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What Power BI report server is, and how to create reports through it
Part three of a five-part series of blogs

Puzzled as to why there are two near-identical versions of Power BI Desktop? Wondering if web portal is anything like Power BI report server? Confused as to what a paginated report is? This blog answers all these questions, and more!

  1. Power BI Report Server
  2. Installing and Setting Up Power BI Report Server
  3. Creating paginated reports (this blog)
  4. Publishing Power BI reports to Power BI Report Server
  5. Creating mobile reports for Power BI Report Server

Posted by Andy Brown on 23 December 2020

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Creating paginated reports

Here's what a paginated report looks like:

A paginated report

You can create a paginated report in either Report Builder or SQL Server Reporting Services (both applications produce the same reports).

Follow the steps below to create a paginated report from Power BI Report Server.

Whereas Power BI reports are designed to be viewed on screen, and don't handle printing or page breaks well (if at all), paginated reports are designed for printing grouped datasets spanning multiple pages.

Starting to create a paginated report

To begin, choose to create a new paginated report:

Creating a paginated report

Choose this option to create a new paginated report.

 

Installing Report Builder

Power BI Report Server will now ask whether you want to use Report Builder as an editor for your paginated reports (and whether you want to install it):

Report Builder

Click on the button shown to download and install Report Builder.

Report Builder is a standalone application which allows you to create one paginated report at a time.  If you're going to be doing much work on paginated reports, you'll be far better off creating them in SQL Server Reporting Services instead (here's why).

You'll be taken to a website from which you can download Report Builder:

Downloading Report Builder

Click on the obvious button!

As always, click on the installation file when it's downloaded to run it:

Installation file

Here's what it looks like in Edge.

 

If you've previously installed Report Builder on your computer, you may be asked to upgrade (I was):

Upgrading Report Builder

Choose to upgrade if appropriate.

 

You can make your life easier by typing in the path to your report server, so that Report Builder knows where to publish reports to:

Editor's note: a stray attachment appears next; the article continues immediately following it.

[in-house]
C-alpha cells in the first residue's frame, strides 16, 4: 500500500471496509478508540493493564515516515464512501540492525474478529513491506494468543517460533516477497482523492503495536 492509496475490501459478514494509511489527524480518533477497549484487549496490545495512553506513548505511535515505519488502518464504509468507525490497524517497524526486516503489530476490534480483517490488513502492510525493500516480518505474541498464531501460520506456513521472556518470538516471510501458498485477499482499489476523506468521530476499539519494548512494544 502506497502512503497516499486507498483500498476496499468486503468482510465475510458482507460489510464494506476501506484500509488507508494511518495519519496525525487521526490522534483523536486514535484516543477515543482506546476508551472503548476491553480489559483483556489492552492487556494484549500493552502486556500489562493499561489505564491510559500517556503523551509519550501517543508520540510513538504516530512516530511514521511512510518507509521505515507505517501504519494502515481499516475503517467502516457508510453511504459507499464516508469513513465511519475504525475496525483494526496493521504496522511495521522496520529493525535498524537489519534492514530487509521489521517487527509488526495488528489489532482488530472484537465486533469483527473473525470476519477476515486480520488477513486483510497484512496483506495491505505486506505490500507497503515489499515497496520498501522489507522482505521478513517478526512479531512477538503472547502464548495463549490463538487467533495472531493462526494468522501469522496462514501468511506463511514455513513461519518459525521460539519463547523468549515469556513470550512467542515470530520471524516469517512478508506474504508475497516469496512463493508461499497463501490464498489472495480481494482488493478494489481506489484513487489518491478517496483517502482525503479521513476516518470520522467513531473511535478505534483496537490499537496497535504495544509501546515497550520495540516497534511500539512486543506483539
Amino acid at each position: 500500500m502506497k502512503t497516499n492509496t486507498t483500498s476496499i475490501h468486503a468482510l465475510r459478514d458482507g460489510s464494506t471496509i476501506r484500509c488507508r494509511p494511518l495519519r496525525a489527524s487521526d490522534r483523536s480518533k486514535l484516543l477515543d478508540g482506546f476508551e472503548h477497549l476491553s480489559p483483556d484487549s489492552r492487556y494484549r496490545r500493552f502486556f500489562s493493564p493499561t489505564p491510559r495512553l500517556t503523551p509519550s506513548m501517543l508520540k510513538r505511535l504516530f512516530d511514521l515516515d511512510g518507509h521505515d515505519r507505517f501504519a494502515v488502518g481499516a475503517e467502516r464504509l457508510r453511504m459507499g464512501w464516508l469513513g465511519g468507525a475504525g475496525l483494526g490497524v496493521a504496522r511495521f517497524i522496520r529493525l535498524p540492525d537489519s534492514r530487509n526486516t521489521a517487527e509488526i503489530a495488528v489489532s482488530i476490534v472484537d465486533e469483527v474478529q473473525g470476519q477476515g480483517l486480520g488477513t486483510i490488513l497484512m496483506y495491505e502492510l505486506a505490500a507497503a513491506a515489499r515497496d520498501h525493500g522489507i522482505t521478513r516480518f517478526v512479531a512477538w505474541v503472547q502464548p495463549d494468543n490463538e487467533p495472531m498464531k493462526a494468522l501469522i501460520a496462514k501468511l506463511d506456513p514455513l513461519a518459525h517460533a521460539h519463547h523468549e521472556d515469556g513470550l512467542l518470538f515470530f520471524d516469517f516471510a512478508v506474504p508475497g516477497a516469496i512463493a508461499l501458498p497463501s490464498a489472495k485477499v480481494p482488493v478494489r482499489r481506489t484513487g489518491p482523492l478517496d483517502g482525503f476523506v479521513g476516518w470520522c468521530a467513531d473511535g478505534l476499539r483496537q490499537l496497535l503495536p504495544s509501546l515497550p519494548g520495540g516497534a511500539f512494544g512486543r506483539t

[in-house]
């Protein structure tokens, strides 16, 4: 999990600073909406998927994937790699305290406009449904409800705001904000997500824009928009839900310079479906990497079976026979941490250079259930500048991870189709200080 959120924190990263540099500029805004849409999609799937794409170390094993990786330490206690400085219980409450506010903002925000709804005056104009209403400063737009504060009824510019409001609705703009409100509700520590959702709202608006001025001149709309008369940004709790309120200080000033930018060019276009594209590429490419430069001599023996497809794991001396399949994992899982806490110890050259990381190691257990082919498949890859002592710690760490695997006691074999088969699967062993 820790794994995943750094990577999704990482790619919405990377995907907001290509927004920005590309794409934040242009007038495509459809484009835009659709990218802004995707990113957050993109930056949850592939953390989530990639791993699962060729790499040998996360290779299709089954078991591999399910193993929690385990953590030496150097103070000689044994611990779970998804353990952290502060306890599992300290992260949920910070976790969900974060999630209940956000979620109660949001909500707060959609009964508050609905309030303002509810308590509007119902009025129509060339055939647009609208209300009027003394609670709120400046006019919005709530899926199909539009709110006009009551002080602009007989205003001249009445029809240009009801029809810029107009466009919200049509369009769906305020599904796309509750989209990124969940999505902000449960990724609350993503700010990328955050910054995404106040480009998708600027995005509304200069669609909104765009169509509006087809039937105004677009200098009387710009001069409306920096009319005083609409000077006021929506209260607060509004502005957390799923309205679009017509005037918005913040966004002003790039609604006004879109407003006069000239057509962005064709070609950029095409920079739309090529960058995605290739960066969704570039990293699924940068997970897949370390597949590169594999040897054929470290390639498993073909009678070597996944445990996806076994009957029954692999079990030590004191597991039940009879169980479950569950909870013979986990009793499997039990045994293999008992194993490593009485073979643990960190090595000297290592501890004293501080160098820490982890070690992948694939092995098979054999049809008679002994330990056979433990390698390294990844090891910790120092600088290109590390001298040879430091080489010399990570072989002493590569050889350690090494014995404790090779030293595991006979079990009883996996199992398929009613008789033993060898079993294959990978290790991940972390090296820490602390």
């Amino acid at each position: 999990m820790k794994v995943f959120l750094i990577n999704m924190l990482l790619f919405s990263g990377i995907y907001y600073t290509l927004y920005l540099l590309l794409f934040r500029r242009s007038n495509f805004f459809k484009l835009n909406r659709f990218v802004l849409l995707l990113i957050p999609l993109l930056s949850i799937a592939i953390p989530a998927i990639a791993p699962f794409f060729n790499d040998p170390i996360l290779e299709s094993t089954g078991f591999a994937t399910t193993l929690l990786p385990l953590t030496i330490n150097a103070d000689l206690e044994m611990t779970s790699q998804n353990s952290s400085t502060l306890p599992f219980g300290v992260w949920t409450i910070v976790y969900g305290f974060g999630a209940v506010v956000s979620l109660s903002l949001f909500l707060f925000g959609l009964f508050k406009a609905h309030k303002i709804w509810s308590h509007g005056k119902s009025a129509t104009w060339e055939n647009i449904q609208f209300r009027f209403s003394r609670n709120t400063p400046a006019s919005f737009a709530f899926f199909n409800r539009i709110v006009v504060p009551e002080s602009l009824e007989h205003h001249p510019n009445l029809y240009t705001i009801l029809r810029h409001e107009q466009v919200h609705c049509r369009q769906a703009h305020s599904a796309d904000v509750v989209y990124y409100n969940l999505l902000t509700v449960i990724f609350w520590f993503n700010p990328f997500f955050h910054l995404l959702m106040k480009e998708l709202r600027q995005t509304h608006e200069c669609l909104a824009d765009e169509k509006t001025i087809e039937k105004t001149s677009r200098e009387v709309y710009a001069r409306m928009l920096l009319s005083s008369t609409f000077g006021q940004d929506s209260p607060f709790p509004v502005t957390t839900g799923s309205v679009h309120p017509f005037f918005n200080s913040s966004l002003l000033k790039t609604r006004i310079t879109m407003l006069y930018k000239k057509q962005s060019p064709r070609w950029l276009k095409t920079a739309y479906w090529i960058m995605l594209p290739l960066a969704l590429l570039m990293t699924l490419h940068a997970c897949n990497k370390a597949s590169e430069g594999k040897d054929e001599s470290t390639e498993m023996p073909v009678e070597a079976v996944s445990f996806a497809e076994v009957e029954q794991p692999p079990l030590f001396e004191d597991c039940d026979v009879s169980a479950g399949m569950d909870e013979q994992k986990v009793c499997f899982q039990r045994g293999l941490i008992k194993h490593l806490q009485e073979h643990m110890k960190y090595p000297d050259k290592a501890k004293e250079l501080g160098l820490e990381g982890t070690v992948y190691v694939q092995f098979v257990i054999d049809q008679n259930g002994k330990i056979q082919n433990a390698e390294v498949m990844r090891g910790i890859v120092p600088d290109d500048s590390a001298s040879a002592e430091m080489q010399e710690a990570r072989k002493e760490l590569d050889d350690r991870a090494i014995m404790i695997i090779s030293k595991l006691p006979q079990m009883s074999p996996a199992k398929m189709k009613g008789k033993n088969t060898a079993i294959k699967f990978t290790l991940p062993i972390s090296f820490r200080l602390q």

Report server path

Specify the path for your report server.

 

After a few other questions not shown above you'll be asked to install the software:

Install button

Click on the button to install Report Builder.

 

I had various messages about files being used, like this one:

Files in use

I chose to close down Power BI Report Server and SQL Server Management Studio, but even then got messages about numbered processes still in use. I chose to ignore these, and everything installed perfectly.

 

Creating reports

When installation is complete, you'll be asked to confirm that you want to proceed:

Connecting to report server

Confirm that you want to connect to your report server.

 

You can then create your report!

The report builder interface

The oh-so-familar (at least to the author) Report Builder interface. If you want to learn how to create reports, consider booking onto one of our Reporting Services or Report Builder courses.

To give you an idea of what Report Builder is like, here's a finished report in design view:

A sample report

A report listing films in a database, grouped by director.

Saving (publishing) your report

When you've finished designing a report (you can press F5 at any time to test what it will look like) you can save it:

Saving a report

You can save your report in any of the usual Windows ways.

 

You can then give it a name:

Report name

I've called my report Films by director, and saved it on the report server.

Viewing your report

When you press F5 to refresh your report server, you should see your paginated report!

Viewing reports

You can click on your report to show its contents.

 

Anyone who has used SQL Server Reporting Services' web portal will recognise that pretty much nothing has changed!  This is because Power BI Report Server - despite the name - is actually just SSRS Report Server with the extra ability to host Power BI reports.

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